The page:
Skip to content

Girl Effect

 

The Girl Effect was created by The Nike Foundation in collaboration with partners like the United Nations Foundation and the Coalition for Adolescent Girls. Since then, there have been a number of initiatives and organizations that have taken on the movement with their own campaigns that focus on girls in combating poverty and illiteracy.

You might ask – why the focus on girls? Here’s a short explanation by USAID that I think says it best.

Assume this initial condition: A 13 year old girl stands at a crossroads with two choices before her: school or child marriage. The problem is it’s not usually a choice.Married, she is more likely to die from childbirth at an early age; she is more susceptible to sexually transmitted diseases; she is more prone to become a victim of partner violence; she never receives an education; and she is unable to contribute to society in a way that has a larger social impact and helps to push the human race forward.With an education she marries later in life—to someone she chooses. She decides the timing of her children and is in a position to make decisions about her own health. She invests money in her children’s health and education, and is able to contribute to society in a meaningful way. Other people recognize her value and contributions, and begin to understand that all girls have value.Multiply that scenario by the 600 million girls in the developing world and it’s easy to comprehend how a small change in an initial condition is capable of determining the course of humanity. That is powerful.The human race cannot progress when half of the world population lives without the same rights and respect afforded to its male counterpart.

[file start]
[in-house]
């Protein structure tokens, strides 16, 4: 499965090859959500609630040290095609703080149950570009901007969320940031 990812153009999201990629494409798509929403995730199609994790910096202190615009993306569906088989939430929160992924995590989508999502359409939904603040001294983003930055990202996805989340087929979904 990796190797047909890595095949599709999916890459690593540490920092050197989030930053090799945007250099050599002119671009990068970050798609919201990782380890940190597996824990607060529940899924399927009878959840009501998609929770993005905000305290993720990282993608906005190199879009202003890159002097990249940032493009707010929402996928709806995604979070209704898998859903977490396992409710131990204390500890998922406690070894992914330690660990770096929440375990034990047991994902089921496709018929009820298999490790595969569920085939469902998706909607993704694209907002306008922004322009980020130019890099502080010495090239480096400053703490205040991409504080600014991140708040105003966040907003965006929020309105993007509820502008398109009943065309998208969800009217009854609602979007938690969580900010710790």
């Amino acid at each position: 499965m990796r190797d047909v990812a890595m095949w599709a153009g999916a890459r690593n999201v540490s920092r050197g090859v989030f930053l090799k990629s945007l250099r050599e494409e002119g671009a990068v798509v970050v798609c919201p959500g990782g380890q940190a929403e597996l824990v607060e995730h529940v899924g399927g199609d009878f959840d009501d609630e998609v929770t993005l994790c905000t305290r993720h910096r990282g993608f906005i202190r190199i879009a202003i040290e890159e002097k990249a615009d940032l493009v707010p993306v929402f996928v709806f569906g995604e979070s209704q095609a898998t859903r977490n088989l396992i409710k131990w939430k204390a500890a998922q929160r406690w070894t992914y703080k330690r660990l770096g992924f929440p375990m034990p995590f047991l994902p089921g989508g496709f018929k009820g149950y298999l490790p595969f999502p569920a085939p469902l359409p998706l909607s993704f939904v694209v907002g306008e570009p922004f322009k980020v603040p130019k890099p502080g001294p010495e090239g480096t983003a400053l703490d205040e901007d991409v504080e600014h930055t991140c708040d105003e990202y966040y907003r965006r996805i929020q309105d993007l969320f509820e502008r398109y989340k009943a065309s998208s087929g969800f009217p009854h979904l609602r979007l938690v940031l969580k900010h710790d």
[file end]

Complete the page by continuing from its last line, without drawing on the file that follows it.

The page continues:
That’s a powerful message – and the brilliant design and execution of this campaign make the message even more powerful.

For more information about the girl effect and/or to contribute to the cause, go to girleffect.org.

Advertisements
No comments yet

Leave a Reply

Fill in your details below or click an icon to log in:

WordPress.com Logo

You are commenting using your WordPress.com account. Log Out / Change )

Twitter picture

You are commenting using your Twitter account. Log Out / Change )

Facebook photo

You are commenting using your Facebook account. Log Out / Change )

Google+ photo

You are commenting using your Google+ account. Log Out / Change )

Connecting to %s

%d bloggers like this: